WASHINGTON, May 13 (Reuters) - A senior U.S. official said on Tuesday the United States was "reasonably confident" the military in close ally Thailand would exercise restraint and not intervene in the Southeast Asian country's political crisis.
Amy Searight, deputy assistant secretary of defense for South and Southeast Asia, told a discussion at a Washington think tank it was "reasonable to think there were lessons learned" after a 2006 military coup, which saw Washington cut aid to Thailand, its closest military ally in the region.
"But that is speculation on our part to some degree," she said. "Are we confident that they will continue to be restrained and professional in all of this?
"We are reasonably confident, in the sense that it's a complex situation and a lot of things can happen and for that reason we are monitoring it closely and keeping in close touch with our Thai counterparts," Searight said.
"So I don't want to say that we are over-confident about any outcome ... but at this point in time we don't have reason to expect that the Thai military will change its current stance."
The Thai military has intervened frequently in politics in the past. But it has stayed on the sidelines of the current crisis despite calls from some pro-establishment forces for it to oust the government loyal to former Prime Minister Thaksin Shinawatra, who was overthrown by the army in 2006.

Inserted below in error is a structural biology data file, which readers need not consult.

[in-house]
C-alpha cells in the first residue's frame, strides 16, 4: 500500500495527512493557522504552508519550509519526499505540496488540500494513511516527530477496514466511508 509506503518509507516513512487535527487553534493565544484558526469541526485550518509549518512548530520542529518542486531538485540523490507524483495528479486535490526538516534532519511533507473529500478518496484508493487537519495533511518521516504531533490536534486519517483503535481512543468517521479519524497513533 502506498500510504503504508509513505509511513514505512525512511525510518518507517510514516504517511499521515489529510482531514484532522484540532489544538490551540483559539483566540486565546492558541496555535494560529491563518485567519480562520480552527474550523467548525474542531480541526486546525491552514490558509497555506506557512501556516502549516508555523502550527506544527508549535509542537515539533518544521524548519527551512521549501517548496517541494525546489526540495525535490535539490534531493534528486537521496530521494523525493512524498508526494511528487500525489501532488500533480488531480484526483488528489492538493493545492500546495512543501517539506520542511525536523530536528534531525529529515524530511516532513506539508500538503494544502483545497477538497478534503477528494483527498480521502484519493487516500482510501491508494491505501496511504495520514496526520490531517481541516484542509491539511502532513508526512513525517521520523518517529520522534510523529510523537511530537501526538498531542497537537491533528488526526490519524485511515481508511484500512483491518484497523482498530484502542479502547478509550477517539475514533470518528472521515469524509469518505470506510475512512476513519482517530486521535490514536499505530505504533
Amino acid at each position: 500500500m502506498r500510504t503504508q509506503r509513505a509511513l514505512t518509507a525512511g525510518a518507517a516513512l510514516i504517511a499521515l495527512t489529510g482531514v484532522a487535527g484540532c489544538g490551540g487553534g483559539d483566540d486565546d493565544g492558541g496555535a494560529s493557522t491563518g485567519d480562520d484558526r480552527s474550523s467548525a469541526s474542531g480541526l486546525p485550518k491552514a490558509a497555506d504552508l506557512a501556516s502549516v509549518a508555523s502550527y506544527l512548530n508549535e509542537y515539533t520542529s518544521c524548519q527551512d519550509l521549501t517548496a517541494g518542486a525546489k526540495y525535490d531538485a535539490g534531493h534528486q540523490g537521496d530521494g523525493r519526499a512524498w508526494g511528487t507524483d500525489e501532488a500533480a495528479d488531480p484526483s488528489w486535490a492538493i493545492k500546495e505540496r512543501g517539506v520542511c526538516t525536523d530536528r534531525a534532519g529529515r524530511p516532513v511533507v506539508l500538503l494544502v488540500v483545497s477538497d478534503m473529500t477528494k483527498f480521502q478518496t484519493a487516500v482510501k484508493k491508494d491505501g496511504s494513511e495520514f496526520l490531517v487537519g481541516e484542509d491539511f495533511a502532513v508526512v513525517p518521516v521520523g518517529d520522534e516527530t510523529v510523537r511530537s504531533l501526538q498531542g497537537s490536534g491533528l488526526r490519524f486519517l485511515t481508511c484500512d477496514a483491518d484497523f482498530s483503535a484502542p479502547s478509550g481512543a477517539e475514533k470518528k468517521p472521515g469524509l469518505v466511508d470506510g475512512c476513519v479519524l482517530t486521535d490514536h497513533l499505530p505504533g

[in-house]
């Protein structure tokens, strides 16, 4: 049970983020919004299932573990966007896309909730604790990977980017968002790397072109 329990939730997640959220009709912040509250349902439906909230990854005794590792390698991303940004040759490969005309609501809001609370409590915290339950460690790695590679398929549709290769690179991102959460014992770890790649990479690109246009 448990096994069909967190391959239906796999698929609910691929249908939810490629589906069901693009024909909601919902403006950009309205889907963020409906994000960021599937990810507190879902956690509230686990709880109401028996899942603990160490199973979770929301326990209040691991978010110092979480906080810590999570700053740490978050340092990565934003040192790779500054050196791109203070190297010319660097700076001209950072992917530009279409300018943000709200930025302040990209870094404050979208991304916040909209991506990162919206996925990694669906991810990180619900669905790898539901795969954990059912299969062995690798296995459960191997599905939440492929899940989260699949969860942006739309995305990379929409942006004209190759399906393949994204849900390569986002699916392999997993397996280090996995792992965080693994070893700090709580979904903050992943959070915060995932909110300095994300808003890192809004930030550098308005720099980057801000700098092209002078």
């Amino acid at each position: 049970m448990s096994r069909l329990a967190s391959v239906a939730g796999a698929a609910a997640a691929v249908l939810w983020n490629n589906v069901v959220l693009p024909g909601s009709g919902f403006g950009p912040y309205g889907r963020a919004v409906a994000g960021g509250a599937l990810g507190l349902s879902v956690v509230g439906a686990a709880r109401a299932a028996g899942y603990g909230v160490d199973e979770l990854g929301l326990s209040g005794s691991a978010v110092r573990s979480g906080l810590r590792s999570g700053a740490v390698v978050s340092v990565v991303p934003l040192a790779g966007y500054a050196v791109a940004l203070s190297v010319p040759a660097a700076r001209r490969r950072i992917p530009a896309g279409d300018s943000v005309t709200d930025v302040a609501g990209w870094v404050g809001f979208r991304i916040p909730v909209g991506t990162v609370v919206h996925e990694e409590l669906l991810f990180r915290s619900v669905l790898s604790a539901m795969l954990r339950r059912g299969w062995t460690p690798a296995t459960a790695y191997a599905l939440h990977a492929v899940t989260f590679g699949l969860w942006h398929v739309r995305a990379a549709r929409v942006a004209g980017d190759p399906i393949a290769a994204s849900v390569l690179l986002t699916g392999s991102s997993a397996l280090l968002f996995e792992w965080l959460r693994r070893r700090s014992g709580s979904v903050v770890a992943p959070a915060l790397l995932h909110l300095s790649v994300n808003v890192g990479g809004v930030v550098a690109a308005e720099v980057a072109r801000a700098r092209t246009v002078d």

"The military is not planning to stage a coup and it will let politicians sort the country's problems out," a spokesman for the army, Winthai Suvaree, told Reuters on Monday.
The Thai military has staged 18 coups or attempted coups since Thailand became a constitutional monarchy in 1932.
Searight said she believed the Thai military was being "strategic" in its restraint.
"And it has been pretty open about the fact that it has no interest in getting involved in terms of running Thai politics again," she said.
Searight said the United States "respects Thailand's need to address its internal issues and find a path forward that works for the Thai people."
"But in the midst of the crisis, DOD (U.S. Department of Defense) commends Royal Thai Armed Forces restraint and professionalism that they've shown throughout. It really demonstrates the evolution of Thai civil-military relations in a positive direction," she said. (Reporting by David Brunnstrom; Editing by David Gregorio)
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